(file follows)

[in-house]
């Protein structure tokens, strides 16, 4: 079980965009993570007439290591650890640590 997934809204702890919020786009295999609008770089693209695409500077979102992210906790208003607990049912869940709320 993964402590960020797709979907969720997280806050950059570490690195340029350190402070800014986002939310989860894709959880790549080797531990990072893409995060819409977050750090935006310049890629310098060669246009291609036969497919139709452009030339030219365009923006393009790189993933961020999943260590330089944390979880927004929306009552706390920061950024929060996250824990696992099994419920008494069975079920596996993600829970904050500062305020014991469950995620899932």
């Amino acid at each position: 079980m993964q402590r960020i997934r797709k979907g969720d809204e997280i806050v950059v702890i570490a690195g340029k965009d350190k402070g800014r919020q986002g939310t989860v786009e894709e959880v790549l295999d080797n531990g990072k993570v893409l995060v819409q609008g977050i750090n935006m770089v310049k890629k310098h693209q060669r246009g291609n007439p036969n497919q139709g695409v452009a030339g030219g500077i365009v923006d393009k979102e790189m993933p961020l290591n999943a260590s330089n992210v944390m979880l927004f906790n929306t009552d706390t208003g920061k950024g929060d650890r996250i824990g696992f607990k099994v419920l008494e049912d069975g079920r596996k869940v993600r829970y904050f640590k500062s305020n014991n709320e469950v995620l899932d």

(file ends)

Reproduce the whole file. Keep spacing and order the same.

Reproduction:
[in-house]
């Protein structure tokens, strides 16, 4: 079980965009993570007439290591650890640590 997934809204702890919020786009295999609008770089693209695409500077979102992210906790208003607990049912869940709320 993964402590960020797709979907969720997280806050950059570490690195340029350190402070800014986002939310989860894709959880790549080797531990990072893409995060819409977050750090935006310049890629310098060669246009291609036969497919139709452009030339030219365009923006393009790189993933961020999943260590330089944390979880927004929306009552706390920061950024929060996250824990696992099994419920008494069975079920596996993600829970904050500062305020014991469950995620899932």
């Amino acid at each position: 079980m993964q402590r960020i997934r797709k979907g969720d809204e997280i806050v950059v702890i570490a690195g340029k965009d350190k402070g800014r919020q986002g939310t989860v786009e894709e959880v790549l295999d080797n531990g990072k993570v893409l995060v819409q609008g977050i750090n935006m770089v310049k890629k310098h693209q060669r246009g291609n007439p036969n497919q139709g695409v452009a030339g030219g500077i365009v923006d393009k979102e790189m993933p961020l290591n999943a260590s330089n992210v944390m979880l927004f906790n929306t009552d706390t208003g920061k950024g929060d650890r996250i824990g696992f607990k099994v419920l008494e049912d069975g079920r596996k869940v993600r829970y904050f640590k500062s305020n014991n709320e469950v995620l899932d």